By applying the above structured analysis, the duplicated logic and optimizable logic regions can be distinguished through a traversal from primary outputs toward primary inputs. This is further illustrated in FIG. 7 with an example. After the initial step of propagating inverters toward primary inputs without any logic duplication, two inverters inv-- 1 and inv-- 2 are trapped at fanout nodes N-- 2 and N-- 9 respectively. To find the duplicated logic region and the optimizable logic region, the phase assignments are initialized at the primary outputs and they are propagated toward primary inputs.
Following the terminology and procedures set forth above, fanout node N-- 2 receives a phase assignment N,-! from output O-- 1 through gates G-- 1 and inv-- 1, and a phase assignment -,P! from output O-- 2 through gate G-- 2. These two assignments are combined to yield the phase assignment of fanout node N-- 2, N,P!. Similarly, the phase assignment of fanout node N-- 3 can also be obtained as N,P!. Fanout node N-- 9 receives a phase assignment of P,N! through inv-- 2 and a phase assignment of N,P! through gate G-- 10. Since these two assignments are conflicting, node N-- 9 is at the root of a fanout loop having a trapped inverter. The first branch of the loop is through inv-- 2 and G-- 5 to G-- 6. The second branch is through G-- 10 and G-- 9 to G-- 6.
Because inv-- 2 is trapped in a fanout loop, inv-- 2 cannot be removed by output phase assignment. Therefore, the fanin cone, G-- 12, G-- 13, and G-- 14, of the root node, N-- 9, for the loop must be duplicated in order to remove inverter inv-- 2 .
Similarly, fanout node N-- 6 receives conflicting assignments P,P! from gates G-- 3 and N,P! from gate G-- 4. Thus fanout node N-- 6 is also the root of a fanout loop having a trapped inverter, inv-- 1. The first branch of this loop is through G-- 3, to G-- 1. The second branch is through G-- 4, G-- 5 and G-- 6 and inv-- 1 to G-- 1. In other terms, the loop is defined by N-- 6, N-- 1, O-- 1, N-- 2, N-- 4, N-- 3 and N-- 6.
This analysis yields a duplicated logic region containing gates G-- 8, G-- 12, G-- 13, and G-- 14, with nodes N-- 6 and N-- 9 defining the boundary of the region. The optimizable logic region contains the rest of the network, i.e., nodes N-- 1 through N-- 5, N-- 7 and N-- 8, and gates G-- 1 through G-- 6, G-- 9 through G-- 10, inv--, and inv-- 2.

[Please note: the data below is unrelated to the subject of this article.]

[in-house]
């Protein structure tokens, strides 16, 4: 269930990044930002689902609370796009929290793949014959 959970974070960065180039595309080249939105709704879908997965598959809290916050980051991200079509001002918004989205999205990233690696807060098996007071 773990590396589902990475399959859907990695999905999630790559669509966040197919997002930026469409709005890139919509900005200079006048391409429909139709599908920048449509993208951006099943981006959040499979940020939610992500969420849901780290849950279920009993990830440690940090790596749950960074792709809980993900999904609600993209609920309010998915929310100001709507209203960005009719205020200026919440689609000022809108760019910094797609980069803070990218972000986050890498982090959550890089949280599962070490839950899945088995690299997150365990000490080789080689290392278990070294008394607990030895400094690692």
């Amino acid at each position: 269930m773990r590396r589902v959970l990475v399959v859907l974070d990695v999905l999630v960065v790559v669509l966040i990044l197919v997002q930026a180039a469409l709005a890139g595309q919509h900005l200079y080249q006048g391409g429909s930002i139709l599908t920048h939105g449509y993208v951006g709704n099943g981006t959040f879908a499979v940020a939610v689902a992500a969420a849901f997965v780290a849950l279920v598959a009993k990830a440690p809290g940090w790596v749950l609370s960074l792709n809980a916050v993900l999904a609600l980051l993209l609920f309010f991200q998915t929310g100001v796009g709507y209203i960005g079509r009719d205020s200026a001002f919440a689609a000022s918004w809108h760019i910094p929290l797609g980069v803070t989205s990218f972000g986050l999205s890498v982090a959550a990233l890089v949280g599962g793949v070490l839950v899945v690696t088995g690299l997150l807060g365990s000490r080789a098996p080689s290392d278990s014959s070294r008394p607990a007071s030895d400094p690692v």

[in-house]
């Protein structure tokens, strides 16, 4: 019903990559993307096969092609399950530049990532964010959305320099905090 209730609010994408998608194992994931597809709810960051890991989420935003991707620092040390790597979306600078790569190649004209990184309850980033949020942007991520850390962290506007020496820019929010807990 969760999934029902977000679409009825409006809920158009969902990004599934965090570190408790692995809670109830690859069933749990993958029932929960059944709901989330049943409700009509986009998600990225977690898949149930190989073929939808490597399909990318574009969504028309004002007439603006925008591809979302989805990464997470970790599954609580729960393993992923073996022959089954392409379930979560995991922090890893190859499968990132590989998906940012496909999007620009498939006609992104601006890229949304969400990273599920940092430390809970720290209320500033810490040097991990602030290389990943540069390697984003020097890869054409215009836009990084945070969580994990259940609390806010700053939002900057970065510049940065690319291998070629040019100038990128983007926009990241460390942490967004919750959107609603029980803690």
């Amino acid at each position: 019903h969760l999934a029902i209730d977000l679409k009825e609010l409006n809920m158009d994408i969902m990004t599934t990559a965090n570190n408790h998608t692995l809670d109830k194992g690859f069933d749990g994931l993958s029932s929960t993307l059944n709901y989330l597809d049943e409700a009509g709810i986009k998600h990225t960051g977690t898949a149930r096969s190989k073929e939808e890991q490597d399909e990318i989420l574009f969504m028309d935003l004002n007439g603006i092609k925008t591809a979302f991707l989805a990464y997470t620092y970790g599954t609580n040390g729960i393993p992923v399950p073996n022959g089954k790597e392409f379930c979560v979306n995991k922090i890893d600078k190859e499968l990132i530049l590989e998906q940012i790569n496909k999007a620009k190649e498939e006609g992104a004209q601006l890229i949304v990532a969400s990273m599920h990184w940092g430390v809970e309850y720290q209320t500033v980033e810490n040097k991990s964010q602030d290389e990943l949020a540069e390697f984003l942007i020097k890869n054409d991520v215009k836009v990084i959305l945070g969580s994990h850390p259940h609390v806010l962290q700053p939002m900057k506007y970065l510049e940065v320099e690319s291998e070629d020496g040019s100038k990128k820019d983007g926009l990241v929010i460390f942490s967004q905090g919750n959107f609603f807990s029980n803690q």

If there is no inverter trapped in a reconvergent fanout loop, then a trapped inverter cannot be produced merely by phase assignment. Thus, within the optimizable logic region, inverter-free reconvergent fanouts need not be considered for logic optimization by output phase assignment. Only non-reconvergent fanout nodes in the optimizable logic region must be considered for minimizing logic duplication. These non-reconvergent fanout nodes are candidate nodes for determining the output phase assignment. Identifying the candidate nodes may significantly reduce the number of nodes that must be considered for an optimal output phase assignment to minimize logic duplication; however, it may still be rather complex merely to find all the candidate nodes. The following describes an efficient procedure for identifying the candidate nodes by a traversal through the logic network from primary outputs to primary inputs.
To repeat, certain of the reconvergent fanout nodes define a boundary between optimizable logic and logic which must be duplicated, whereas only non-reconvergent fanout nodes in the optimizable logic region are candidates for minimizing logic duplication. These candidate nodes can be determined by traversing all the fanout nodes in the optimizable logic region and checking them for "disjoint" phase assignments, defined as follows. Two phase assignments v13 i-- 1, v-- i-- 2, . . . v-- i-- m and v'-- i-- 1, v'-- i-- 2, v'-- i-- m are said to be disjoint if, and only if, for every output, O-- j, at least one of the corresponding phase assignment values v-- i-- j and v'-- i-- j is a don't care, i.e., for all j, either v-- i-- j=- , or v'-- i-- j=- . For example, phase assignments v-- i= - - P N -! and v'-- i= - P - - N! are disjoint. In comparison, phase assignments v-- i= - - P N -! and v'-- i= - P P - N! are not disjoint, since for output O-- 3 both the phase assignments are defined, i.e., v-- i-- 3=v'-- i-- 3=P.
Procedure "candidate-- nodes" in FIG. 8 gives the pseudo code of an algorithm to find candidate nodes for logic optimization in inverter-free logic synthesis.
Referring again to FIG. 7, an example illustrates finding candidate nodes. Nodes N-- 6 and N-- 9 are reconvergent fanout nodes defining the boundary between duplicated logic and optimizable logic regions, so they are not candidate nodes. In the optimizable logic region, only nodes N-- 1, N-- 2 and N-- 3, are fanout nodes to be considered as candidates for minimizing logic duplication by choosing an optimal output phase assignment.
Among the nodes remaining for consideration, all the phase assignments that fanout node N-- 3 receives from its fanout gates are non-disjoint, i.e., assignment -,P! through gate G-- 2, and assignment N,P! through gate G-- 5 are not disjoint. Thus, fanout node N-- 3 is a reconvergent fanout without a trapped inverter. Therefore, an inverter can never be trapped inside this loop by choosing any output phase assignment. This implies that node N-- 3 can also be eliminated as a candidate node for minimizing logic duplication, i.e., node N-- 3 is not a candidate node. This yields only two fanout nodes, N-- 1 and N-- 2, that are candidates for selecting an optimal output phase assignment. These candidate nodes, N-- 1 and N-- 2, can be utilized for selecting an output phase assignment for minimal logic duplication to obtain inverter free logic.